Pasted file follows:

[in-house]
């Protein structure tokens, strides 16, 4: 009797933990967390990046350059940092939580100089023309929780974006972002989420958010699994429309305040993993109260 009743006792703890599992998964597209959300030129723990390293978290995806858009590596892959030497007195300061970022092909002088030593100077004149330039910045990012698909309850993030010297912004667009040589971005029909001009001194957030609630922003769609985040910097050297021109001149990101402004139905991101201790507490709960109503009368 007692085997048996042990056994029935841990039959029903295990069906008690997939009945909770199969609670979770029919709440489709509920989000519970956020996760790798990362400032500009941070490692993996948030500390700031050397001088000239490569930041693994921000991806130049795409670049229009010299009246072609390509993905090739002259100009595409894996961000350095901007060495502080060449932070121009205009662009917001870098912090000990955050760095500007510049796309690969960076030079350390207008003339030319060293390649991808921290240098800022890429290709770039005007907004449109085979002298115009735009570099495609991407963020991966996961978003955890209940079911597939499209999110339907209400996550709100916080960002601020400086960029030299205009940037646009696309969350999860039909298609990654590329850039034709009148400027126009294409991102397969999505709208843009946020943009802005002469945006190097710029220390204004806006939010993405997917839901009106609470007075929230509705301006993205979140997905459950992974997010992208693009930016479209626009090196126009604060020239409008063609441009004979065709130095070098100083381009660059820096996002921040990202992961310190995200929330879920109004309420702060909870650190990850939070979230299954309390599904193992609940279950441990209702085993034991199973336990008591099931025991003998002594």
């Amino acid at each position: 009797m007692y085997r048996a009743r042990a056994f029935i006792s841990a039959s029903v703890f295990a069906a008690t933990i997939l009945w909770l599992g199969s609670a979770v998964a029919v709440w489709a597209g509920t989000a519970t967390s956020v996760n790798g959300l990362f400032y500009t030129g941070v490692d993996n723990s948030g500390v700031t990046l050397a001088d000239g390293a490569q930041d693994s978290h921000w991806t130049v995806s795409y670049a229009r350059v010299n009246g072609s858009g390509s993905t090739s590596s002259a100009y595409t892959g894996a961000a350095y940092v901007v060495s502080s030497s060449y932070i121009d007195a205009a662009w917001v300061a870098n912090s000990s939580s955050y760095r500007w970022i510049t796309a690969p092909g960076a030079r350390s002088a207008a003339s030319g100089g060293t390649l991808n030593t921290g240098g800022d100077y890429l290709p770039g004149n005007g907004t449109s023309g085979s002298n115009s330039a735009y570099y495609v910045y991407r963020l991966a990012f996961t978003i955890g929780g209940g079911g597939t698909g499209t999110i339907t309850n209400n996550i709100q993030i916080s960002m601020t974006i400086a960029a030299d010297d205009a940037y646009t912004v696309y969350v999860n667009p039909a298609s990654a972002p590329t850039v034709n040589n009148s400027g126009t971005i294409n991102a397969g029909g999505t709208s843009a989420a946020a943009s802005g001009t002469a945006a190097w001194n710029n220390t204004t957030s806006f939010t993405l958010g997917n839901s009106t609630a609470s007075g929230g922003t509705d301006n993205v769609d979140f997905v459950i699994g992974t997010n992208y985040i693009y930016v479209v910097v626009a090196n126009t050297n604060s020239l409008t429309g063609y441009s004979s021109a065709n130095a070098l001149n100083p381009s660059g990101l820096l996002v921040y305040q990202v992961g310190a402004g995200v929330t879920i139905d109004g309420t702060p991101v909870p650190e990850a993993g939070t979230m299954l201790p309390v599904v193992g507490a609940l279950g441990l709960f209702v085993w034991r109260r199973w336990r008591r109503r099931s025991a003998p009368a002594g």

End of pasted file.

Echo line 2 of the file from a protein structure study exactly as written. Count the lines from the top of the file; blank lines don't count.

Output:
């Protein structure tokens, strides 16, 4: 009797933990967390990046350059940092939580100089023309929780974006972002989420958010699994429309305040993993109260 009743006792703890599992998964597209959300030129723990390293978290995806858009590596892959030497007195300061970022092909002088030593100077004149330039910045990012698909309850993030010297912004667009040589971005029909001009001194957030609630922003769609985040910097050297021109001149990101402004139905991101201790507490709960109503009368 007692085997048996042990056994029935841990039959029903295990069906008690997939009945909770199969609670979770029919709440489709509920989000519970956020996760790798990362400032500009941070490692993996948030500390700031050397001088000239490569930041693994921000991806130049795409670049229009010299009246072609390509993905090739002259100009595409894996961000350095901007060495502080060449932070121009205009662009917001870098912090000990955050760095500007510049796309690969960076030079350390207008003339030319060293390649991808921290240098800022890429290709770039005007907004449109085979002298115009735009570099495609991407963020991966996961978003955890209940079911597939499209999110339907209400996550709100916080960002601020400086960029030299205009940037646009696309969350999860039909298609990654590329850039034709009148400027126009294409991102397969999505709208843009946020943009802005002469945006190097710029220390204004806006939010993405997917839901009106609470007075929230509705301006993205979140997905459950992974997010992208693009930016479209626009090196126009604060020239409008063609441009004979065709130095070098100083381009660059820096996002921040990202992961310190995200929330879920109004309420702060909870650190990850939070979230299954309390599904193992609940279950441990209702085993034991199973336990008591099931025991003998002594």